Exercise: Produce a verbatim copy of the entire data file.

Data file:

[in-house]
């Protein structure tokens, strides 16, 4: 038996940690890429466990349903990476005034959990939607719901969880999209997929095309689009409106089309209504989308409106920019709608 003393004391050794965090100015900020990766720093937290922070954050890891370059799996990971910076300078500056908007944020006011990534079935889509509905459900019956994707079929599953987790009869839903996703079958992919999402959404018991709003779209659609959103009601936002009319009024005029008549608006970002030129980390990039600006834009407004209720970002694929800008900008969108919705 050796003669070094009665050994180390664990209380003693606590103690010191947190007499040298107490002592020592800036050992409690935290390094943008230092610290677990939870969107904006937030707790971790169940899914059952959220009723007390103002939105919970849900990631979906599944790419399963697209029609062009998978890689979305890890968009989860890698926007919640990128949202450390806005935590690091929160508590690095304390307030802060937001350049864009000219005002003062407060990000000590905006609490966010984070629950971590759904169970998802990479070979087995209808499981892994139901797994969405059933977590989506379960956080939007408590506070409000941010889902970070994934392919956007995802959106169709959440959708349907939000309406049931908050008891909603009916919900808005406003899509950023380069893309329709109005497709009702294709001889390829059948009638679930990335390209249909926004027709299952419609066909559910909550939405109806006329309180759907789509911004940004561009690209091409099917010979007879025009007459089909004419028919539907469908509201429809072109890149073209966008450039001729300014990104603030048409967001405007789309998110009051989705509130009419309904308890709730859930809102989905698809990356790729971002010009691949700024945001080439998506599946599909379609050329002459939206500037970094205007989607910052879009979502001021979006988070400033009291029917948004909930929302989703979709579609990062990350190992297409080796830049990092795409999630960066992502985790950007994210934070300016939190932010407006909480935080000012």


[in-house]
């Protein structure tokens, strides 16, 4: 038996940690890429466990349903990476005034959990939607719901969880999209997929095309689009409106089309209504989308409106920019709608 003393004391050794965090100015900020990766720093937290922070954050890891370059799996990971910076300078500056908007944020006011990534079935889509509905459900019956994707079929599953987790009869839903996703079958992919999402959404018991709003779209659609959103009601936002009319009024005029008549608006970002030129980390990039600006834009407004209720970002694929800008900008969108919705 050796003669070094009665050994180390664990209380003693606590103690010191947190007499040298107490002592020592800036050992409690935290390094943008230092610290677990939870969107904006937030707790971790169940899914059952959220009723007390103002939105919970849900990631979906599944790419399963697209029609062009998978890689979305890890968009989860890698926007919640990128949202450390806005935590690091929160508590690095304390307030802060937001350049864009000219005002003062407060990000000590905006609490966010984070629950971590759904169970998802990479070979087995209808499981892994139901797994969405059933977590989506379960956080939007408590506070409000941010889902970070994934392919956007995802959106169709959440959708349907939000309406049931908050008891909603009916919900808005406003899509950023380069893309329709109005497709009702294709001889390829059948009638679930990335390209249909926004027709299952419609066909559910909550939405109806006329309180759907789509911004940004561009690209091409099917010979007879025009007459089909004419028919539907469908509201429809072109890149073209966008450039001729300014990104603030048409967001405007789309998110009051989705509130009419309904308890709730859930809102989905698809990356790729971002010009691949700024945001080439998506599946599909379609050329002459939206500037970094205007989607910052879009979502001021979006988070400033009291029917948004909930929302989703979709579609990062990350190992297409080796830049990092795409999630960066992502985790950007994210934070300016939190932010407006909480935080000012």